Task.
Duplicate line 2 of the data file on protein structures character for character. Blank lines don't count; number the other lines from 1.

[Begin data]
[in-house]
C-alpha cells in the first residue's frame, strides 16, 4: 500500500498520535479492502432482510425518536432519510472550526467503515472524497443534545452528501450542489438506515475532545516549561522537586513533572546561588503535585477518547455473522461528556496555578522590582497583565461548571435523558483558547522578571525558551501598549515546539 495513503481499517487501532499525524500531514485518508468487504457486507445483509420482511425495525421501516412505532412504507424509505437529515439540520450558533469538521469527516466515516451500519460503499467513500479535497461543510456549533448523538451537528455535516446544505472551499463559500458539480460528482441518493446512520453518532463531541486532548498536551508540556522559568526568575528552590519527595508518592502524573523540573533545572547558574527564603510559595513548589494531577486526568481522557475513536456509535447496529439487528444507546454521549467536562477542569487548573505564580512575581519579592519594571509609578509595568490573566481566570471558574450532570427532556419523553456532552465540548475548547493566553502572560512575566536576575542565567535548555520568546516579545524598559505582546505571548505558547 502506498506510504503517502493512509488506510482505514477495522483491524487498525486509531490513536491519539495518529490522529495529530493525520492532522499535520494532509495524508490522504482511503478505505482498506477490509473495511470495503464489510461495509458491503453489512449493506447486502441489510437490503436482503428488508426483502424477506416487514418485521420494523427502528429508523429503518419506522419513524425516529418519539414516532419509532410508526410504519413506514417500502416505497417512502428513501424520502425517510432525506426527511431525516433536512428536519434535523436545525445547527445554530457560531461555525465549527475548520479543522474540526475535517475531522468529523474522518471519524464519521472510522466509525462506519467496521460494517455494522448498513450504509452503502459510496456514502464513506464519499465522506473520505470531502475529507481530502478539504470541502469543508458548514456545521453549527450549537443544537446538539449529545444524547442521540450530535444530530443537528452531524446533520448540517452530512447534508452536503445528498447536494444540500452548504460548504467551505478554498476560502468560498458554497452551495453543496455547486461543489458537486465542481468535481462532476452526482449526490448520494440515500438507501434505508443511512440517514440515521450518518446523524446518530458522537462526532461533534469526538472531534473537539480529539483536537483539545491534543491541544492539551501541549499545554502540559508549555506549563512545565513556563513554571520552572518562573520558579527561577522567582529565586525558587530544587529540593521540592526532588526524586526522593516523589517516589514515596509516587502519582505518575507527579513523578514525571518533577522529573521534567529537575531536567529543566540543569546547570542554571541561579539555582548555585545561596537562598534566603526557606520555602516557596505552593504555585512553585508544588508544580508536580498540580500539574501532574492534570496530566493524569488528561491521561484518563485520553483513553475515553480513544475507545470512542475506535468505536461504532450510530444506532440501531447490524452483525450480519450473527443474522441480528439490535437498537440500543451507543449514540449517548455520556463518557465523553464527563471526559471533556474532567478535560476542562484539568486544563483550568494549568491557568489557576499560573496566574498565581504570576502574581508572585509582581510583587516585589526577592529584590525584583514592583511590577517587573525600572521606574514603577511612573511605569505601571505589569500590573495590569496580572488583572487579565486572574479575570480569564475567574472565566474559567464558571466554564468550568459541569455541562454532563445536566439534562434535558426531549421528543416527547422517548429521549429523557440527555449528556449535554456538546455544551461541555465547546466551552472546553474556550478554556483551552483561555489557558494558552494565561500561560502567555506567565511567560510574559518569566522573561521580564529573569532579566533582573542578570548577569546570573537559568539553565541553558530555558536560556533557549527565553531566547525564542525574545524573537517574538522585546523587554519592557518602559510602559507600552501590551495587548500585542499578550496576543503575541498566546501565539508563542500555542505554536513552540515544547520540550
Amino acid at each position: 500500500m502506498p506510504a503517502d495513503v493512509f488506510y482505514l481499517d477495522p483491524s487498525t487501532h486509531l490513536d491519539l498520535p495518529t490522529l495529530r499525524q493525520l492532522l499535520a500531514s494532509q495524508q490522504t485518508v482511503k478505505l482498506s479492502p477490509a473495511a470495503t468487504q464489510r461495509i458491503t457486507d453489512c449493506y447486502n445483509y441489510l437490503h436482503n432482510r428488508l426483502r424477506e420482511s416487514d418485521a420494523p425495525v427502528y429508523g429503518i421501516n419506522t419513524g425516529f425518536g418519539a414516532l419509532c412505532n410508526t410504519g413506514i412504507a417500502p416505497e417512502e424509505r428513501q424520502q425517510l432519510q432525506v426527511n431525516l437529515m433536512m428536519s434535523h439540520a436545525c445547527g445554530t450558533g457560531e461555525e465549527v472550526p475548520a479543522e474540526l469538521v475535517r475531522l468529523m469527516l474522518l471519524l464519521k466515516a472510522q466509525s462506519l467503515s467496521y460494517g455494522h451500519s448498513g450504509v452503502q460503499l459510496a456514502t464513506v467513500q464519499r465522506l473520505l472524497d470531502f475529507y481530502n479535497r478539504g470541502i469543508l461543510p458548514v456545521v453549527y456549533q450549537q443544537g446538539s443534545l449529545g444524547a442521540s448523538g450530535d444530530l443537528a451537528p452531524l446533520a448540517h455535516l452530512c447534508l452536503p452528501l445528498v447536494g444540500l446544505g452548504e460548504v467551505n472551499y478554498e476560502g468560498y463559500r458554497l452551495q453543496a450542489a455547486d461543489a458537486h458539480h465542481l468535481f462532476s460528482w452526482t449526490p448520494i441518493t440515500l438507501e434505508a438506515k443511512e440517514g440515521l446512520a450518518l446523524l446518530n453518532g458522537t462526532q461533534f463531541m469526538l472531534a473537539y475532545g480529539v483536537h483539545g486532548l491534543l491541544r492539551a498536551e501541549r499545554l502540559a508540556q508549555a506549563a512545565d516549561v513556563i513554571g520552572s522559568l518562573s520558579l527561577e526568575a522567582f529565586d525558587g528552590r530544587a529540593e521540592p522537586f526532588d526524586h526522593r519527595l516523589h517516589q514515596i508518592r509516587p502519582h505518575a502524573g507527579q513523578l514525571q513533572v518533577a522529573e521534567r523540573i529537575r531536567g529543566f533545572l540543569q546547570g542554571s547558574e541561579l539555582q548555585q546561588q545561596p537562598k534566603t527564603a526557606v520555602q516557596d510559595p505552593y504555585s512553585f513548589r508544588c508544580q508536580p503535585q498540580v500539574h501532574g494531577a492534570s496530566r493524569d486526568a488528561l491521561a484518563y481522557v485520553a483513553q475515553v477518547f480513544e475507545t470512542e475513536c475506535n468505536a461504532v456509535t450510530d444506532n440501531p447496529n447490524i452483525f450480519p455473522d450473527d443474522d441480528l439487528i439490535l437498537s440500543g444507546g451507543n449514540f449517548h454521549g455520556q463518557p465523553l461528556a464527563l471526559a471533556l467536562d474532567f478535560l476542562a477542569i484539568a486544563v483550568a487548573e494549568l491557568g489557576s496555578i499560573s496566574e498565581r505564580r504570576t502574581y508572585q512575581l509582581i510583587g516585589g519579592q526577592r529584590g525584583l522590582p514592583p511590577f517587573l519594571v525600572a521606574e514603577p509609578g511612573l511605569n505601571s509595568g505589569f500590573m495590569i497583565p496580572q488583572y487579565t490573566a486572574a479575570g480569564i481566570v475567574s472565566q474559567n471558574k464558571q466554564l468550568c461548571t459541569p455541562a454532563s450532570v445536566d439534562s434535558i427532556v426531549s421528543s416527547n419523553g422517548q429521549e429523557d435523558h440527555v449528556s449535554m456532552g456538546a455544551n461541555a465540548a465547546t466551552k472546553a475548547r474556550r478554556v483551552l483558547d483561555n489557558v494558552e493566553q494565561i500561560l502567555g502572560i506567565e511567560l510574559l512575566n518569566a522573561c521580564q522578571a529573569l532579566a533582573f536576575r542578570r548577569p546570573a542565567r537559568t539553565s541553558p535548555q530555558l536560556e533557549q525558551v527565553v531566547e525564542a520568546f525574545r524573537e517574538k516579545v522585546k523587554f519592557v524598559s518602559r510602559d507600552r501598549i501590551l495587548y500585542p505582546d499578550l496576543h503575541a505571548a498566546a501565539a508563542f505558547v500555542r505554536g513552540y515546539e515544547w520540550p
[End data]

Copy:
C-alpha cells in the first residue's frame, strides 16, 4: 500500500498520535479492502432482510425518536432519510472550526467503515472524497443534545452528501450542489438506515475532545516549561522537586513533572546561588503535585477518547455473522461528556496555578522590582497583565461548571435523558483558547522578571525558551501598549515546539 495513503481499517487501532499525524500531514485518508468487504457486507445483509420482511425495525421501516412505532412504507424509505437529515439540520450558533469538521469527516466515516451500519460503499467513500479535497461543510456549533448523538451537528455535516446544505472551499463559500458539480460528482441518493446512520453518532463531541486532548498536551508540556522559568526568575528552590519527595508518592502524573523540573533545572547558574527564603510559595513548589494531577486526568481522557475513536456509535447496529439487528444507546454521549467536562477542569487548573505564580512575581519579592519594571509609578509595568490573566481566570471558574450532570427532556419523553456532552465540548475548547493566553502572560512575566536576575542565567535548555520568546516579545524598559505582546505571548505558547 502506498506510504503517502493512509488506510482505514477495522483491524487498525486509531490513536491519539495518529490522529495529530493525520492532522499535520494532509495524508490522504482511503478505505482498506477490509473495511470495503464489510461495509458491503453489512449493506447486502441489510437490503436482503428488508426483502424477506416487514418485521420494523427502528429508523429503518419506522419513524425516529418519539414516532419509532410508526410504519413506514417500502416505497417512502428513501424520502425517510432525506426527511431525516433536512428536519434535523436545525445547527445554530457560531461555525465549527475548520479543522474540526475535517475531522468529523474522518471519524464519521472510522466509525462506519467496521460494517455494522448498513450504509452503502459510496456514502464513506464519499465522506473520505470531502475529507481530502478539504470541502469543508458548514456545521453549527450549537443544537446538539449529545444524547442521540450530535444530530443537528452531524446533520448540517452530512447534508452536503445528498447536494444540500452548504460548504467551505478554498476560502468560498458554497452551495453543496455547486461543489458537486465542481468535481462532476452526482449526490448520494440515500438507501434505508443511512440517514440515521450518518446523524446518530458522537462526532461533534469526538472531534473537539480529539483536537483539545491534543491541544492539551501541549499545554502540559508549555506549563512545565513556563513554571520552572518562573520558579527561577522567582529565586525558587530544587529540593521540592526532588526524586526522593516523589517516589514515596509516587502519582505518575507527579513523578514525571518533577522529573521534567529537575531536567529543566540543569546547570542554571541561579539555582548555585545561596537562598534566603526557606520555602516557596505552593504555585512553585508544588508544580508536580498540580500539574501532574492534570496530566493524569488528561491521561484518563485520553483513553475515553480513544475507545470512542475506535468505536461504532450510530444506532440501531447490524452483525450480519450473527443474522441480528439490535437498537440500543451507543449514540449517548455520556463518557465523553464527563471526559471533556474532567478535560476542562484539568486544563483550568494549568491557568489557576499560573496566574498565581504570576502574581508572585509582581510583587516585589526577592529584590525584583514592583511590577517587573525600572521606574514603577511612573511605569505601571505589569500590573495590569496580572488583572487579565486572574479575570480569564475567574472565566474559567464558571466554564468550568459541569455541562454532563445536566439534562434535558426531549421528543416527547422517548429521549429523557440527555449528556449535554456538546455544551461541555465547546466551552472546553474556550478554556483551552483561555489557558494558552494565561500561560502567555506567565511567560510574559518569566522573561521580564529573569532579566533582573542578570548577569546570573537559568539553565541553558530555558536560556533557549527565553531566547525564542525574545524573537517574538522585546523587554519592557518602559510602559507600552501590551495587548500585542499578550496576543503575541498566546501565539508563542500555542505554536513552540515544547520540550